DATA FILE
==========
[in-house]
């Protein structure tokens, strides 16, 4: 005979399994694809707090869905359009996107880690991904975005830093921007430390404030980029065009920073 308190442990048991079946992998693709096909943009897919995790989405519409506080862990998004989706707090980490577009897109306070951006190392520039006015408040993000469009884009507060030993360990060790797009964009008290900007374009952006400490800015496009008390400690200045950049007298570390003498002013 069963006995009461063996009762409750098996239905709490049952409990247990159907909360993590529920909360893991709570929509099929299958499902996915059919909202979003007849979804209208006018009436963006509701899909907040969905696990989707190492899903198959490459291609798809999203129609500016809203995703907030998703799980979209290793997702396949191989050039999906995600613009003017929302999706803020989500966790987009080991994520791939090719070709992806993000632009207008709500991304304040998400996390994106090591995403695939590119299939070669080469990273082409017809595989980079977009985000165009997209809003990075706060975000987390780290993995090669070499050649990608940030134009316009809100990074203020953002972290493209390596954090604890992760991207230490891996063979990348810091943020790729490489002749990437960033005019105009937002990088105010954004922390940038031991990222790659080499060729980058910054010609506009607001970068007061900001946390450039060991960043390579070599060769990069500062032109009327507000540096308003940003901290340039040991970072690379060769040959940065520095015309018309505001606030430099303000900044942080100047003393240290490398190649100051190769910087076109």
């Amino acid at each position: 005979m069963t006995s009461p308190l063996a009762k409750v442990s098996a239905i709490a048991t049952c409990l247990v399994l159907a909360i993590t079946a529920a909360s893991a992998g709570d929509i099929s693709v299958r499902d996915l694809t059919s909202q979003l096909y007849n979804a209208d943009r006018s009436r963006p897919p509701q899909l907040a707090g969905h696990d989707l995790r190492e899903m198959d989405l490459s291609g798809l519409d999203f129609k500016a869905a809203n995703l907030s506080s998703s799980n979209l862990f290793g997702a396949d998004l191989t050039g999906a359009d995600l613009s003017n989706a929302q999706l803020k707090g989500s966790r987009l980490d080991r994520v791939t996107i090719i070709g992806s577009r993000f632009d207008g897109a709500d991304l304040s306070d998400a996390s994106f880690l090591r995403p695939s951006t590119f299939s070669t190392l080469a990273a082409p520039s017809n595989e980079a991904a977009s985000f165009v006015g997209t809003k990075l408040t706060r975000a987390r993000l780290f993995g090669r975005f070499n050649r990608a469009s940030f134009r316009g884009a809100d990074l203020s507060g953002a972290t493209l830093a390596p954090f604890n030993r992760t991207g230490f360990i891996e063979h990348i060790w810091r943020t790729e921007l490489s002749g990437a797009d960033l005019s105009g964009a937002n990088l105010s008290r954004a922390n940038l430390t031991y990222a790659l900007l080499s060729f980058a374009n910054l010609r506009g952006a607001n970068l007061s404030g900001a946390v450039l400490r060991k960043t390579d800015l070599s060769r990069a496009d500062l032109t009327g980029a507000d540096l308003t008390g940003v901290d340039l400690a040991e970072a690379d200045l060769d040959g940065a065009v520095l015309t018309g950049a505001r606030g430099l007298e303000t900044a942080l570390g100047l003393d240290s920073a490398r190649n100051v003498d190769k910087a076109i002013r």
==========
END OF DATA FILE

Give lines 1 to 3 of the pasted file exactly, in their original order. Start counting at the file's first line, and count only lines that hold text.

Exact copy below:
[in-house]
């Protein structure tokens, strides 16, 4: 005979399994694809707090869905359009996107880690991904975005830093921007430390404030980029065009920073 308190442990048991079946992998693709096909943009897919995790989405519409506080862990998004989706707090980490577009897109306070951006190392520039006015408040993000469009884009507060030993360990060790797009964009008290900007374009952006400490800015496009008390400690200045950049007298570390003498002013 069963006995009461063996009762409750098996239905709490049952409990247990159907909360993590529920909360893991709570929509099929299958499902996915059919909202979003007849979804209208006018009436963006509701899909907040969905696990989707190492899903198959490459291609798809999203129609500016809203995703907030998703799980979209290793997702396949191989050039999906995600613009003017929302999706803020989500966790987009080991994520791939090719070709992806993000632009207008709500991304304040998400996390994106090591995403695939590119299939070669080469990273082409017809595989980079977009985000165009997209809003990075706060975000987390780290993995090669070499050649990608940030134009316009809100990074203020953002972290493209390596954090604890992760991207230490891996063979990348810091943020790729490489002749990437960033005019105009937002990088105010954004922390940038031991990222790659080499060729980058910054010609506009607001970068007061900001946390450039060991960043390579070599060769990069500062032109009327507000540096308003940003901290340039040991970072690379060769040959940065520095015309018309505001606030430099303000900044942080100047003393240290490398190649100051190769910087076109």
């Amino acid at each position: 005979m069963t006995s009461p308190l063996a009762k409750v442990s098996a239905i709490a048991t049952c409990l247990v399994l159907a909360i993590t079946a529920a909360s893991a992998g709570d929509i099929s693709v299958r499902d996915l694809t059919s909202q979003l096909y007849n979804a209208d943009r006018s009436r963006p897919p509701q899909l907040a707090g969905h696990d989707l995790r190492e899903m198959d989405l490459s291609g798809l519409d999203f129609k500016a869905a809203n995703l907030s506080s998703s799980n979209l862990f290793g997702a396949d998004l191989t050039g999906a359009d995600l613009s003017n989706a929302q999706l803020k707090g989500s966790r987009l980490d080991r994520v791939t996107i090719i070709g992806s577009r993000f632009d207008g897109a709500d991304l304040s306070d998400a996390s994106f880690l090591r995403p695939s951006t590119f299939s070669t190392l080469a990273a082409p520039s017809n595989e980079a991904a977009s985000f165009v006015g997209t809003k990075l408040t706060r975000a987390r993000l780290f993995g090669r975005f070499n050649r990608a469009s940030f134009r316009g884009a809100d990074l203020s507060g953002a972290t493209l830093a390596p954090f604890n030993r992760t991207g230490f360990i891996e063979h990348i060790w810091r943020t790729e921007l490489s002749g990437a797009d960033l005019s105009g964009a937002n990088l105010s008290r954004a922390n940038l430390t031991y990222a790659l900007l080499s060729f980058a374009n910054l010609r506009g952006a607001n970068l007061s404030g900001a946390v450039l400490r060991k960043t390579d800015l070599s060769r990069a496009d500062l032109t009327g980029a507000d540096l308003t008390g940003v901290d340039l400690a040991e970072a690379d200045l060769d040959g940065a065009v520095l015309t018309g950049a505001r606030g430099l007298e303000t900044a942080l570390g100047l003393d240290s920073a490398r190649n100051v003498d190769k910087a076109i002013r």